The Gerard Bodet Tarot restored by Sullivan Hismans (Tarot Sheet Revival) may be the oldest complete Rouen-Brussels deck we have. Around the year 1500, tarot migrated from Italy to France and entered a new phase of development. Milanese tarot swept across Europe, becoming the standard gaming deck and evolving into the Tarot de Marseille pattern. An alternate style migrated from Florence and Ferrara, then lurked underground until surfacing in Paris in the mid-seventeenth century as the Jacques Vieville deck, a hybrid of the Tarot de Marseille and Rouen-Brussels patterns. Let’s look at what’s distinctive about this style and where Bodet’s deck fits in with its development. (All cards in this article are Gerard Bodet unless stated otherwise.)
I’ve always been intrigued by the few remnants of fifteenth-century block-printed decks that still exist. They hold tantalizing clues to the early days of tarot, so I’m thrilled that there are three versions of the block-printed Budapest deck on the market. Shown here from left to right are the Fool and Judgment cards by Robert Place, Sullivan Hismans and Marco Benedetti.
The Adam C. de Hautot Tarot is another beautiful and historically important deck from the Tarot Sheet Revival workshop of Sullivan Hismans. This deck is an early representative of the Rouen-Brussels pattern, an alternate Tarot de Marseille (TdM) that flourished from about 1650 to 1780 in a corner of Europe defined by Paris, Rouen and Brussels. The Popess and Pope are replaced by a strutting Spanish Captain from the Commedia dell’ Arte, and with Bacchus straddling a wine barrel. Most of the trump cards from the Devil on up deviate from the TdM pattern, many of them resembling hand painted decks from 15th century Italy.
One of the most exciting events in my twenty years of collecting historic decks occurred in 2017 when Sullivan Hismans (Tarot Sheet Revival.com) introduced the Budapest Tarot. He meticulously recreated a very important fifteenth-century deck that only exists in museum collections as partly damaged uncut sheets of cards. This limited edition of 250 decks sold out quickly and has become a favorite reading deck of the lucky few who own one. Hismans just released another edition of 450 Budapest decks with some changes that I’ll illustrate below. But first, I want to put the deck in its historic context. Read more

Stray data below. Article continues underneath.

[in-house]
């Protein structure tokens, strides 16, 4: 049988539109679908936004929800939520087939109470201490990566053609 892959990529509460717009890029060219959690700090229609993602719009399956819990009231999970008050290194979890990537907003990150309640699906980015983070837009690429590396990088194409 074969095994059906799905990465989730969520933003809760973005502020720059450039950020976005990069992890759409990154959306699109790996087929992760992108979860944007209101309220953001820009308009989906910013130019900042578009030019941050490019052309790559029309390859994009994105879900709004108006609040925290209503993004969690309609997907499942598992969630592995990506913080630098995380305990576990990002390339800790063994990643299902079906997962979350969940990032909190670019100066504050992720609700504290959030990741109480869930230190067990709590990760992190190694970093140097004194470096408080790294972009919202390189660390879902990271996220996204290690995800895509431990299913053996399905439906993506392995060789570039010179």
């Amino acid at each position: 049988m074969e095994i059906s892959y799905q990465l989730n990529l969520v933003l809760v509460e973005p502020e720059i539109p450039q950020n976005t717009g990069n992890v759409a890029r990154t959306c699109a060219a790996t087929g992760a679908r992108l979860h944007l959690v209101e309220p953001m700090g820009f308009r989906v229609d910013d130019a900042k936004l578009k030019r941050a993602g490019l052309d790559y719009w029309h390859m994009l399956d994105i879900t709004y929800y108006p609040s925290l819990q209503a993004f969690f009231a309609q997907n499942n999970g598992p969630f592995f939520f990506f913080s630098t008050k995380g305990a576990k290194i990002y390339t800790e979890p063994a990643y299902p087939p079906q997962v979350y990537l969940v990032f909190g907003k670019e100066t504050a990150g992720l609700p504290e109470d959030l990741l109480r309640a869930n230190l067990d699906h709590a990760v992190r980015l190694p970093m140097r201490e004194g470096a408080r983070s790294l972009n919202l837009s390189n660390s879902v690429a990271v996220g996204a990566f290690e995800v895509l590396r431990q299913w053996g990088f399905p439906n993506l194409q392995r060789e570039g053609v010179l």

The Dodal/Dodali Tarot, one of the earliest and most historically important Tarot de Marseille (TdM) decks, has been beautifully recreated by Sullivan Hismans at Tarot Sheet Revival, after two years of painstaking craftsmanship. Hismans, who gave us recreations of the Budapest and Rosenwald sheets, is a visual artist fascinated by the physical reality of tarot cards and the craft of card making. His process is the same with all his decks – he examines different versions of the cards available in museum databases, takes the elements apart, then alchemically recombines them to create a transformed, but historically accurate deck. Read more
In the 1440s, you could go to the store and buy a pack of cards for playing the popular new game of Trionfi. What did those cards look like? Did they resemble our familiar tarot cards? We can’t be sure because not a single printed tarot deck survives from the 15th century. All we have are a handful of gold-covered cards commissioned by wealthy aristocrats. Luxury decks like the Visconti-Sforza prove that by the mid-1400s tarot decks had 78 cards including our familiar twenty-two trump cards. But we don’t know how closely these luxury decks resembled cards printed for the masses. Read more
Sullivan Hismans, at Tarot Sheet Revival, has worked tarot magic again by creating an actual deck from sheets of tarot cards printed @1500 and housed in the Rosenwald collection of the National Gallery of Art in Washington D.C. Read more